Open main menu

Page:Popular Science Monthly Volume 21.djvu/250

This page has been proofread, but needs to be validated.
240
THE POPULAR SCIENCE MONTHLY.

As an advanced science implies an advanced art—the progress of the two being ever conditioned upon each other—so the great advances of the sciences and arts imply a corresponding development of human intelligence. The principle of action and reaction prevails in the world of mind as in the world of matter, and while the human intellect, by cogent applications of its powers, has established multitudinous differentiations in things once inextricably intermingled, a corresponding differentiation and specialization of its own powers has inevitably resulted. But specialization of functions being the direct evidence of its greater perfection, it is incontrovertible that the multiplication of specializations of knowledge by human inquiry has resulted in improvements of the powers of the human mind. The strain now put on human power to keep pace with the advances already made is an assurance that there will be in the future no lack of occasion for continued mental development. Air departments of human enterprise have in truth been already so marvelously developed as to defy the complete grasp of any but specialists of more than ordinary capacity. Croakers may find fault and stigmatize the advance of the age as mainly material. Never did carping criticism have poorer ground for its averments. The material advance is fully matched by the moral advance. Proofs of it are so multiplied as scarcely to deserve enumeration. Liberty to think boldly and to give free utterance to honest convictions is fast becoming a sacred principle of society. Liberty of person, and equal justice—irrespective of rank and wealth—are now almost everywhere recognized as divinest principles of government. The sick and the unfortunate, instead of being left to die without aid or to pine through a miserable existence, are now everywhere provided for at the expense of those whom fortune has subjected to less severe trials. Sumptuary laws are now not only known to be useless but their principle is condemned. Private war has almost ceased to be waged; and the duty of revenge, once sanctioned by religion, has given place to the duty of forbearance and forgiveness. The well-being of one's neighbor is now universally felt to be the good fortune of one's self. Vast accumulations of wealth, instead of being squandered in the purchase of places and useless decorations for elevating one's self above his fellows, are now employed in educational, industrial, and eleemosynary foundations.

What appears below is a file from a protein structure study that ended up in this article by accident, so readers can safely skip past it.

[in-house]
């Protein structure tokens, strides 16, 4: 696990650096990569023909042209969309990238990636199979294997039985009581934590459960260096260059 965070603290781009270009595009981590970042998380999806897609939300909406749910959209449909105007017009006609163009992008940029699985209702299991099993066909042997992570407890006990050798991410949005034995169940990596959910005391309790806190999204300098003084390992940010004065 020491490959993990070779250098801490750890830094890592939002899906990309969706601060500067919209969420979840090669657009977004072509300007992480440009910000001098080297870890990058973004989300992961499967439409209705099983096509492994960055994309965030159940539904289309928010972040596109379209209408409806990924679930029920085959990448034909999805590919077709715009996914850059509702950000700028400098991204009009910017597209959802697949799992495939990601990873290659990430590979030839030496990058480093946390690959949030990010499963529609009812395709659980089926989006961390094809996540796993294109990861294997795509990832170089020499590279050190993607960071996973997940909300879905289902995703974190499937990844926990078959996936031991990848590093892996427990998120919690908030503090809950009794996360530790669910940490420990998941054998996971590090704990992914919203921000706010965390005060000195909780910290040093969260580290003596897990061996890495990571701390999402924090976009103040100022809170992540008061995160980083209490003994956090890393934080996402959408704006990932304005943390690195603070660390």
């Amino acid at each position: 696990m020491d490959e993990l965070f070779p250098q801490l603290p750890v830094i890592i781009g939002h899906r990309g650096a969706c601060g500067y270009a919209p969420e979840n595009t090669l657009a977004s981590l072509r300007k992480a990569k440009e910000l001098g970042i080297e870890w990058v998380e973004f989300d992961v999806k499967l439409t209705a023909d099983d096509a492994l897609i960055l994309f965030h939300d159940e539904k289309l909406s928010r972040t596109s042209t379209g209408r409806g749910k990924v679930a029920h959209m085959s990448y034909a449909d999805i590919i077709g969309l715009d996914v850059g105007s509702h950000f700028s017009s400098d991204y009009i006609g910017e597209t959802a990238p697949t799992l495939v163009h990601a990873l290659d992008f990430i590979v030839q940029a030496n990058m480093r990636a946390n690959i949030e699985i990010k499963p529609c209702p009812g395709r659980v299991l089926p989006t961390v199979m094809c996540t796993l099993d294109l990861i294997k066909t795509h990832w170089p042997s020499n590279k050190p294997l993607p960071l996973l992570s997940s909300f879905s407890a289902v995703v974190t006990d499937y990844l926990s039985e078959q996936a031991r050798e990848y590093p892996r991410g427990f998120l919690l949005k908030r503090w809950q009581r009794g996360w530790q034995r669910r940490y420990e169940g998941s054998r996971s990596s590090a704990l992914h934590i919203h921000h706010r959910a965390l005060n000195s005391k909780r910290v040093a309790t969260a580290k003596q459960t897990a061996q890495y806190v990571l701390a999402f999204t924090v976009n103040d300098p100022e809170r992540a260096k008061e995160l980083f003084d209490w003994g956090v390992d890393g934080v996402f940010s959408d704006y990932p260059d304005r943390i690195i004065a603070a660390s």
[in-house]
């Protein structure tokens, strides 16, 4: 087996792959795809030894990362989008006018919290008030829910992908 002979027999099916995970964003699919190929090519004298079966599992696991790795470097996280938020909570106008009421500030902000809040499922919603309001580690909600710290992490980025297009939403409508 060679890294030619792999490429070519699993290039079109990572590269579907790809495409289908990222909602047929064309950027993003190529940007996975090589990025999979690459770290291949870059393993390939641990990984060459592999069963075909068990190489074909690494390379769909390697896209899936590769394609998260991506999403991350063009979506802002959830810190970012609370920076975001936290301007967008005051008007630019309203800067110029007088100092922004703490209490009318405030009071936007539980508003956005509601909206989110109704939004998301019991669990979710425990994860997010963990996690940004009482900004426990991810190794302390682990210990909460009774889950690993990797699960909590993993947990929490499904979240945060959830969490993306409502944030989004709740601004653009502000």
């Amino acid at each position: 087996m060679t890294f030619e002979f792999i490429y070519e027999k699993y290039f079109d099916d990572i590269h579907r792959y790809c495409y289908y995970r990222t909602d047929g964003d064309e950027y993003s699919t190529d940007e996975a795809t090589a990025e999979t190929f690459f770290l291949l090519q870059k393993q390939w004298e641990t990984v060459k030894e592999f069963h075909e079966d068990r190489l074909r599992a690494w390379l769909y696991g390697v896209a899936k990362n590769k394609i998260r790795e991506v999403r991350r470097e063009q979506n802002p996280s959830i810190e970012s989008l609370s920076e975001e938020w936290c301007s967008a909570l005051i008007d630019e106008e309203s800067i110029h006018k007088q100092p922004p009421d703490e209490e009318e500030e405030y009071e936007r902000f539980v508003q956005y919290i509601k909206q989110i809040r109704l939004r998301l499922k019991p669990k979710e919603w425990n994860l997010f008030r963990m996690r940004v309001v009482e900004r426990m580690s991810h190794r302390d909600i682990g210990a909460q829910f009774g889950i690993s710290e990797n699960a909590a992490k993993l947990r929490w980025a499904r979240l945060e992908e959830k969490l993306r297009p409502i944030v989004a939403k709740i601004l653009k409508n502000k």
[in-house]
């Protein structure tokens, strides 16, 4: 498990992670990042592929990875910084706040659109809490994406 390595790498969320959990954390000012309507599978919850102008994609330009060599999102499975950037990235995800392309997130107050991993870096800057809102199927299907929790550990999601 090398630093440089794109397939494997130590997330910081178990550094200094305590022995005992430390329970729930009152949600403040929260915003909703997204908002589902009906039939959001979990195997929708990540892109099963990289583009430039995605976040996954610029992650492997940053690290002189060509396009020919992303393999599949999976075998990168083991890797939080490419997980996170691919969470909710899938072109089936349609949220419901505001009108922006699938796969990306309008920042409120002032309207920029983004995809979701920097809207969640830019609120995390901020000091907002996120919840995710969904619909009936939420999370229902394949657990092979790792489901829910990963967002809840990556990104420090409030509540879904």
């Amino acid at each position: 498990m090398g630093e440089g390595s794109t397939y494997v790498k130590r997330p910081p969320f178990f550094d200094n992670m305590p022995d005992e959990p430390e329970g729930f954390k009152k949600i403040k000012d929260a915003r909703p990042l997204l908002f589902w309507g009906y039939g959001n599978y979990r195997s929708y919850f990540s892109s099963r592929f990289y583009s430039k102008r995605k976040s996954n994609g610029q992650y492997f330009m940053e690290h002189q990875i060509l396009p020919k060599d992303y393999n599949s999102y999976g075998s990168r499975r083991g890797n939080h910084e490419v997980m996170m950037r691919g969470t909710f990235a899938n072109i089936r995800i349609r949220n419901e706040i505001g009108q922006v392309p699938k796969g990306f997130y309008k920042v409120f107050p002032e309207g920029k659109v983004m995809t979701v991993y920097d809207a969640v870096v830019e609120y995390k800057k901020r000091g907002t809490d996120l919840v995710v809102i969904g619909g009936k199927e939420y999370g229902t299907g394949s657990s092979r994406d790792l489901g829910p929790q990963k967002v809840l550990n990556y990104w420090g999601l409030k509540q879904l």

Nor is this true of individuals only. Governments, both monarchical and republican, instead of employing their resources in war and destruction, are now rivals in the most beneficent achievements for prolonging and ennobling human life. Slavery has been abolished in nearly every civilized country, and all forms of privileged oppression are rapidly meeting with the same condemnation. In truth, such has been the progress of morals and the general assimilation of the principles of equity, that the most important functions of life and society are now accomplished without the intervention of government,